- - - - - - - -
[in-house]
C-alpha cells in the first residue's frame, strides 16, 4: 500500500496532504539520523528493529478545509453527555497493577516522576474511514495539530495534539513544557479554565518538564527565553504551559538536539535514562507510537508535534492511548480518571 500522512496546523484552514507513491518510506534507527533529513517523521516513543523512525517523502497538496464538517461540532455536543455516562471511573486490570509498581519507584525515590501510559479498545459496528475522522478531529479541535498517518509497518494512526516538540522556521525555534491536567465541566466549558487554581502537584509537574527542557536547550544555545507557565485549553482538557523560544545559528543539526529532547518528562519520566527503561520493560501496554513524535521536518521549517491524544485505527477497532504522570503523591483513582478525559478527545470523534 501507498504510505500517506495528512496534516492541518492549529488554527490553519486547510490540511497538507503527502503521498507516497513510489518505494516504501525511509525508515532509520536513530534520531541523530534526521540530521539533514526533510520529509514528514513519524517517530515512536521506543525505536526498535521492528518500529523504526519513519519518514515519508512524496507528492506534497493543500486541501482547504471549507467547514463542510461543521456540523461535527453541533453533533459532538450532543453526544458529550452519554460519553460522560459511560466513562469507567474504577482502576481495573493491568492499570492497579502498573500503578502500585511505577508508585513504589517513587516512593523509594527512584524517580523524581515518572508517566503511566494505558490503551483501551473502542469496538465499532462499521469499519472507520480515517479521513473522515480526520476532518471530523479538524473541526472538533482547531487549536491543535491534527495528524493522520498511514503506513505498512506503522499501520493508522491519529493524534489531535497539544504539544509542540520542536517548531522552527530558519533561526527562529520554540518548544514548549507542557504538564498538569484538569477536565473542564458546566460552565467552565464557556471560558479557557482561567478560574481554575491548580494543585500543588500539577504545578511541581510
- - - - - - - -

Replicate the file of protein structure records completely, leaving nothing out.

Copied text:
[in-house]
C-alpha cells in the first residue's frame, strides 16, 4: 500500500496532504539520523528493529478545509453527555497493577516522576474511514495539530495534539513544557479554565518538564527565553504551559538536539535514562507510537508535534492511548480518571 500522512496546523484552514507513491518510506534507527533529513517523521516513543523512525517523502497538496464538517461540532455536543455516562471511573486490570509498581519507584525515590501510559479498545459496528475522522478531529479541535498517518509497518494512526516538540522556521525555534491536567465541566466549558487554581502537584509537574527542557536547550544555545507557565485549553482538557523560544545559528543539526529532547518528562519520566527503561520493560501496554513524535521536518521549517491524544485505527477497532504522570503523591483513582478525559478527545470523534 501507498504510505500517506495528512496534516492541518492549529488554527490553519486547510490540511497538507503527502503521498507516497513510489518505494516504501525511509525508515532509520536513530534520531541523530534526521540530521539533514526533510520529509514528514513519524517517530515512536521506543525505536526498535521492528518500529523504526519513519519518514515519508512524496507528492506534497493543500486541501482547504471549507467547514463542510461543521456540523461535527453541533453533533459532538450532543453526544458529550452519554460519553460522560459511560466513562469507567474504577482502576481495573493491568492499570492497579502498573500503578502500585511505577508508585513504589517513587516512593523509594527512584524517580523524581515518572508517566503511566494505558490503551483501551473502542469496538465499532462499521469499519472507520480515517479521513473522515480526520476532518471530523479538524473541526472538533482547531487549536491543535491534527495528524493522520498511514503506513505498512506503522499501520493508522491519529493524534489531535497539544504539544509542540520542536517548531522552527530558519533561526527562529520554540518548544514548549507542557504538564498538569484538569477536565473542564458546566460552565467552565464557556471560558479557557482561567478560574481554575491548580494543585500543588500539577504545578511541581510